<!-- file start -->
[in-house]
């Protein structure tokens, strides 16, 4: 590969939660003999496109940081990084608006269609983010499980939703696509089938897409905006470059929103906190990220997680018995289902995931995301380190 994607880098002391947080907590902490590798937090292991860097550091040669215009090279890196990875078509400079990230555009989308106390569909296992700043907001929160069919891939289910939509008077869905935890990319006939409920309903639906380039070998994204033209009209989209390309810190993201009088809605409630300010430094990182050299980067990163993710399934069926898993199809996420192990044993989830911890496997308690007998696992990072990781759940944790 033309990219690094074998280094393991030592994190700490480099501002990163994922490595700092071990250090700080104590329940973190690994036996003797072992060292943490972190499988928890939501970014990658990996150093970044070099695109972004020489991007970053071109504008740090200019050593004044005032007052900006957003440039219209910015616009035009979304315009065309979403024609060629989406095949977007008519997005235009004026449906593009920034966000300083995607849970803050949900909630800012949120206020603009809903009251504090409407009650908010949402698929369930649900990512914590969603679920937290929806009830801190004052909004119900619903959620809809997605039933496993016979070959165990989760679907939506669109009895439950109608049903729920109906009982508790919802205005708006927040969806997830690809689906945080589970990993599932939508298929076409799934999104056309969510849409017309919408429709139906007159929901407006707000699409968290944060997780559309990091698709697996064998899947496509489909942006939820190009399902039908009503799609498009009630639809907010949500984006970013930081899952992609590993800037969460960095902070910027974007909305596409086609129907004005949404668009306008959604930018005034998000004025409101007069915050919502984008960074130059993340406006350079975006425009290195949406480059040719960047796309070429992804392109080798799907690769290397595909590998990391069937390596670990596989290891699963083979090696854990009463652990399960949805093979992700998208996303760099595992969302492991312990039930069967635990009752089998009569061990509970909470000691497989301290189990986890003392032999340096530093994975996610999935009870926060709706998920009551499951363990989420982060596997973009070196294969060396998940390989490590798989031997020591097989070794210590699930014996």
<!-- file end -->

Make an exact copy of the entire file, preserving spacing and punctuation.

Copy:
[in-house]
């Protein structure tokens, strides 16, 4: 590969939660003999496109940081990084608006269609983010499980939703696509089938897409905006470059929103906190990220997680018995289902995931995301380190 994607880098002391947080907590902490590798937090292991860097550091040669215009090279890196990875078509400079990230555009989308106390569909296992700043907001929160069919891939289910939509008077869905935890990319006939409920309903639906380039070998994204033209009209989209390309810190993201009088809605409630300010430094990182050299980067990163993710399934069926898993199809996420192990044993989830911890496997308690007998696992990072990781759940944790 033309990219690094074998280094393991030592994190700490480099501002990163994922490595700092071990250090700080104590329940973190690994036996003797072992060292943490972190499988928890939501970014990658990996150093970044070099695109972004020489991007970053071109504008740090200019050593004044005032007052900006957003440039219209910015616009035009979304315009065309979403024609060629989406095949977007008519997005235009004026449906593009920034966000300083995607849970803050949900909630800012949120206020603009809903009251504090409407009650908010949402698929369930649900990512914590969603679920937290929806009830801190004052909004119900619903959620809809997605039933496993016979070959165990989760679907939506669109009895439950109608049903729920109906009982508790919802205005708006927040969806997830690809689906945080589970990993599932939508298929076409799934999104056309969510849409017309919408429709139906007159929901407006707000699409968290944060997780559309990091698709697996064998899947496509489909942006939820190009399902039908009503799609498009009630639809907010949500984006970013930081899952992609590993800037969460960095902070910027974007909305596409086609129907004005949404668009306008959604930018005034998000004025409101007069915050919502984008960074130059993340406006350079975006425009290195949406480059040719960047796309070429992804392109080798799907690769290397595909590998990391069937390596670990596989290891699963083979090696854990009463652990399960949805093979992700998208996303760099595992969302492991312990039930069967635990009752089998009569061990509970909470000691497989301290189990986890003392032999340096530093994975996610999935009870926060709706998920009551499951363990989420982060596997973009070196294969060396998940390989490590798989031997020591097989070794210590699930014996």